Lake Street homeowners will not be charged
By Angie Landsverk
Property owners on a portion of Waupaca’s Lake Street will have their water lines replaced at no cost to them.
The work will take place as part of the Lake Street project, which includes milling and paving on one part of the street and reconstruction and water main replacement on another part of it.
The project is scheduled to begin on Tuesday, Sept. 5.
The city applied for and received Wisconsin Department of Natural Resources (DNR) Lead Service Line program funds to cover the cost of replacing the private water lines on Lake Street, between Fifth and Eighth streets.
The water main on that portion of the street dates back to the 1930s.
That four-inch main does not meet today’s DNR standards, and the city learned when it did a test hole this summer that there are lead goosenecks present in the system.
The city suspected there might be some lead components in the system when it began planning the project.
DNR and Environmental Protection Agency guidelines are that when any part of a public service line is replaced, the private water lines up to the houses should also be replaced.
That is because the partial replacement of a lead service line may lead to elevated levels of lead in the water.
The Public Service Commission does not allow a public utility to pay for private expenses.
The part of the service line from the right of way to the house is the responsibility of the property owner.
The city was in the midst of planning the Lake Street project when it learned DNR funds were available for private replacement in communities where water lines may contain some lead components.
The city applied for the funds and learned during the week of Aug. 7 it is eligible for up to $200,000 in funds.
That amount is more than the city anticipated, Justin Berrens, the city’s director of public works, told the common council during its Aug. 15 meeting.
During that meeting, the council voted to award the bid for this portion of the project to David Tenor Corportation, of Green Bay, in an amount not to exceed $106,000.
The city received three bids for the private water service line replacement project, ranging from the low bid of $101,092 of David Tenor Corp. to a high bid of $114,407.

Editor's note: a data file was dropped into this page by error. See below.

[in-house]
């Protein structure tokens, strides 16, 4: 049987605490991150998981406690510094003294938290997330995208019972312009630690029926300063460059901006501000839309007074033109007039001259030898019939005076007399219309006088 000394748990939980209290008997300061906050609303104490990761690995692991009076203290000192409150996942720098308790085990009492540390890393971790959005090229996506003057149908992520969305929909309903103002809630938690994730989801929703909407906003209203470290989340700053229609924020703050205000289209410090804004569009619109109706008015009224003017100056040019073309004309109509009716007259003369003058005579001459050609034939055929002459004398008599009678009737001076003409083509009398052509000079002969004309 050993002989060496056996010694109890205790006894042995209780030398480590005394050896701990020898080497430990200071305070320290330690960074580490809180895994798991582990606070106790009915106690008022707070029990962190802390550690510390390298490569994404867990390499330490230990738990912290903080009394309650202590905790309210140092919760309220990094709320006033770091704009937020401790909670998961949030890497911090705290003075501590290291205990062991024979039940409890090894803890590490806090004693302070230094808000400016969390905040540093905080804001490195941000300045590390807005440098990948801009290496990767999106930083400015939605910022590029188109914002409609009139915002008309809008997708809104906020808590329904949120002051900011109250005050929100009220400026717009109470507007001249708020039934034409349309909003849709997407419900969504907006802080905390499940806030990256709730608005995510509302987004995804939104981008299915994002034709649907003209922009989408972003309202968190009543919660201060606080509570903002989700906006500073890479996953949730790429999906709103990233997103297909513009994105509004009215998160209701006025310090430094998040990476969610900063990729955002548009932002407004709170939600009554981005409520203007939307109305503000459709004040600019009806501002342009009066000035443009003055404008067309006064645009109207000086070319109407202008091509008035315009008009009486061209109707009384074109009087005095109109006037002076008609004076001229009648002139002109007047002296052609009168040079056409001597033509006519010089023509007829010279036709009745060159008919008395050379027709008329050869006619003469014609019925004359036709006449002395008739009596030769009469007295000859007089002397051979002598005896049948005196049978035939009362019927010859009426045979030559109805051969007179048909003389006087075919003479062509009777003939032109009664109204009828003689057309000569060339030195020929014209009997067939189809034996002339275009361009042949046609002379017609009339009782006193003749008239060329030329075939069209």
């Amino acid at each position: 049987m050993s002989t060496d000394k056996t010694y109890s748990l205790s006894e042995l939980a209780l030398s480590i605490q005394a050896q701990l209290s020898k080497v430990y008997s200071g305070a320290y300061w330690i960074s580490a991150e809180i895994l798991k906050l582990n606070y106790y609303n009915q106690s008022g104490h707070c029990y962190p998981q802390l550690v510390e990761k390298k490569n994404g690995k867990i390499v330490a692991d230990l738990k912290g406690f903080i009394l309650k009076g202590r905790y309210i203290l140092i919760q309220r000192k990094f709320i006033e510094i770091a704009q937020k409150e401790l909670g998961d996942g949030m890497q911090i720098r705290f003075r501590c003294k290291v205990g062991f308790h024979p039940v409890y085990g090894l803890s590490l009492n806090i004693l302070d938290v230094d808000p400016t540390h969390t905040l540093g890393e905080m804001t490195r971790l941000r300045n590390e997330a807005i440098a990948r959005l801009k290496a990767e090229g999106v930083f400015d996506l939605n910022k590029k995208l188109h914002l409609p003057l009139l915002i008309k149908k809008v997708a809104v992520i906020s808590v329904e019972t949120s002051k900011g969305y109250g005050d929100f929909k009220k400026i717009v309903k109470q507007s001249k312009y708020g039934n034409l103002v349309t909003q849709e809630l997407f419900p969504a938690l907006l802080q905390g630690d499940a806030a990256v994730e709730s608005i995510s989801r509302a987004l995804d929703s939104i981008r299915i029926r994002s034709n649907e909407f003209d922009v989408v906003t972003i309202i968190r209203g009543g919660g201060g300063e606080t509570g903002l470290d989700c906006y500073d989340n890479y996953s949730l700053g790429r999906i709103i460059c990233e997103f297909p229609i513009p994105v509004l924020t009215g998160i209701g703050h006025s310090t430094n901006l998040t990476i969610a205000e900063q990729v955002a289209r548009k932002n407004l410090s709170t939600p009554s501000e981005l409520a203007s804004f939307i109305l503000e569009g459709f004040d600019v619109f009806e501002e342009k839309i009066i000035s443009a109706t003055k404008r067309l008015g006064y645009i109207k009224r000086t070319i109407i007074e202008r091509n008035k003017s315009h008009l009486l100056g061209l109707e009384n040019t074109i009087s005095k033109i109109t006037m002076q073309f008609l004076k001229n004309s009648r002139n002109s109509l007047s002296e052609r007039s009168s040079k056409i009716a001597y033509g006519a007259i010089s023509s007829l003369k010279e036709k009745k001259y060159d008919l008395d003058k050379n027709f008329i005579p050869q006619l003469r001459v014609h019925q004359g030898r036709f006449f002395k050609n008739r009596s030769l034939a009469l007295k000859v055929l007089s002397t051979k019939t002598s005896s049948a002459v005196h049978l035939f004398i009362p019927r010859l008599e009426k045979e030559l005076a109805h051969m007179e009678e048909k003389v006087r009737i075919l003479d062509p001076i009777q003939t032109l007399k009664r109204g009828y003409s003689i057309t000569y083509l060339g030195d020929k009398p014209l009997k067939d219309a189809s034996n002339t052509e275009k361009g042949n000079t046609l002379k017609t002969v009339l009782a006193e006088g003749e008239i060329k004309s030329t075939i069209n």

The $106,000 bid the city approved includes a 5 percent contingency.
Mayor Brian Smith commended Berrens for identifying a funding source to cover the cost of replacing the private water lines.
“It’s a great project. And Justin, I compliment you on finding ways to help our residents at very little cost, if any,” he said.
Berrens believes 40-some municipalities were initially interested in applying for the DNR funds.
About 30 of them applied, and each of those municipalities received funds, he said.
The city has three years to use its $200,000 in funds and will need to decide where to use the $94,000 in funds remaining after the Lake Street project is complete.
Berrens said the Lake Street project has been broken into two projects: the public portion and the private part.
In April, the common council approved the bid of De Groot Inc., of Green Bay, in an amount not to exceed $290,000 for the public portion of the project.
During the project, Lake Street will be closed to through traffic from South Main Street to South State Street and from Fifth to Eighth streets.
The detour will be Main Street to Badger Street to School Street.
Berrens said County Trunk E on State and Berlin streets will remain open during the project.
That means the portion of Lake Street from South State to Berlin streets will also remain open, except when work is taking place there, he said.
Berrens also said the intersection of Eighth, Lake and School streets is to remain open.
However, there will be times when that intersection will need to be shut down, such as for the tying in of the water line, he said.
The first step in the Lake Street project will be to install temporary water service from Fifth to Eighth streets, Berrens said.
Once that is done, contractors will start working on the water main and service line replacement from Fifth to Eights streets, he said.
That part of the project will be followed by concrete work, which will include curb, gutter and sidewalk, as well as improvements to the sidewalks at Berlin and Fifth streets, Berren said.
“The very end will be paving,” he said.
The project is expected to be completed by mid October, Berrens said.